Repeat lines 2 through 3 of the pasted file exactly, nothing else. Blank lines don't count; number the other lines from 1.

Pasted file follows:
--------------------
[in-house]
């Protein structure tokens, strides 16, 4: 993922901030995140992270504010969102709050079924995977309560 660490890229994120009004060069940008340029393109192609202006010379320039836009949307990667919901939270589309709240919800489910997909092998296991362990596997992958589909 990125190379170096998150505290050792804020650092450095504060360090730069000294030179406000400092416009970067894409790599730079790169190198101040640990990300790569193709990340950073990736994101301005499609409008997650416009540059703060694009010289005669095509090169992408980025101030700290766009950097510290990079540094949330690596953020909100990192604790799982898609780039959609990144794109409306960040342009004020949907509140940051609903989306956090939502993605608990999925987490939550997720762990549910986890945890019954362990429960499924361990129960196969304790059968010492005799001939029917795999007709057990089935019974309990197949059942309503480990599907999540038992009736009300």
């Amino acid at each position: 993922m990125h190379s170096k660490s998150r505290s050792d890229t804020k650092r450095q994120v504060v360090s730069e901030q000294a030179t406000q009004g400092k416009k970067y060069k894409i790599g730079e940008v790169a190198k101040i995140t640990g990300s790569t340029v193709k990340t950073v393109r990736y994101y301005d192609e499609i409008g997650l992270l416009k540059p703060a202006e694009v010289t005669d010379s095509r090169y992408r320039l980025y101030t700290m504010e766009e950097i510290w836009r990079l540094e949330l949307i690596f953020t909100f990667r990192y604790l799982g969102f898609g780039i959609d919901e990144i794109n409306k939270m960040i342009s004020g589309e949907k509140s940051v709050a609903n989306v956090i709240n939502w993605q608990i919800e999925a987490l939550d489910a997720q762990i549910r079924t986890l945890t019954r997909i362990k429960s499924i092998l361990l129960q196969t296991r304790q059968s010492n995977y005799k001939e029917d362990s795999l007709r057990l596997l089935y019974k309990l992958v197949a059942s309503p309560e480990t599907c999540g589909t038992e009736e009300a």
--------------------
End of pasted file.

């Protein structure tokens, strides 16, 4: 993922901030995140992270504010969102709050079924995977309560 660490890229994120009004060069940008340029393109192609202006010379320039836009949307990667919901939270589309709240919800489910997909092998296991362990596997992958589909 990125190379170096998150505290050792804020650092450095504060360090730069000294030179406000400092416009970067894409790599730079790169190198101040640990990300790569193709990340950073990736994101301005499609409008997650416009540059703060694009010289005669095509090169992408980025101030700290766009950097510290990079540094949330690596953020909100990192604790799982898609780039959609990144794109409306960040342009004020949907509140940051609903989306956090939502993605608990999925987490939550997720762990549910986890945890019954362990429960499924361990129960196969304790059968010492005799001939029917795999007709057990089935019974309990197949059942309503480990599907999540038992009736009300």
């Amino acid at each position: 993922m990125h190379s170096k660490s998150r505290s050792d890229t804020k650092r450095q994120v504060v360090s730069e901030q000294a030179t406000q009004g400092k416009k970067y060069k894409i790599g730079e940008v790169a190198k101040i995140t640990g990300s790569t340029v193709k990340t950073v393109r990736y994101y301005d192609e499609i409008g997650l992270l416009k540059p703060a202006e694009v010289t005669d010379s095509r090169y992408r320039l980025y101030t700290m504010e766009e950097i510290w836009r990079l540094e949330l949307i690596f953020t909100f990667r990192y604790l799982g969102f898609g780039i959609d919901e990144i794109n409306k939270m960040i342009s004020g589309e949907k509140s940051v709050a609903n989306v956090i709240n939502w993605q608990i919800e999925a987490l939550d489910a997720q762990i549910r079924t986890l945890t019954r997909i362990k429960s499924i092998l361990l129960q196969t296991r304790q059968s010492n995977y005799k001939e029917d362990s795999l007709r057990l596997l089935y019974k309990l992958v197949a059942s309503p309560e480990t599907c999540g589909t038992e009736e009300a």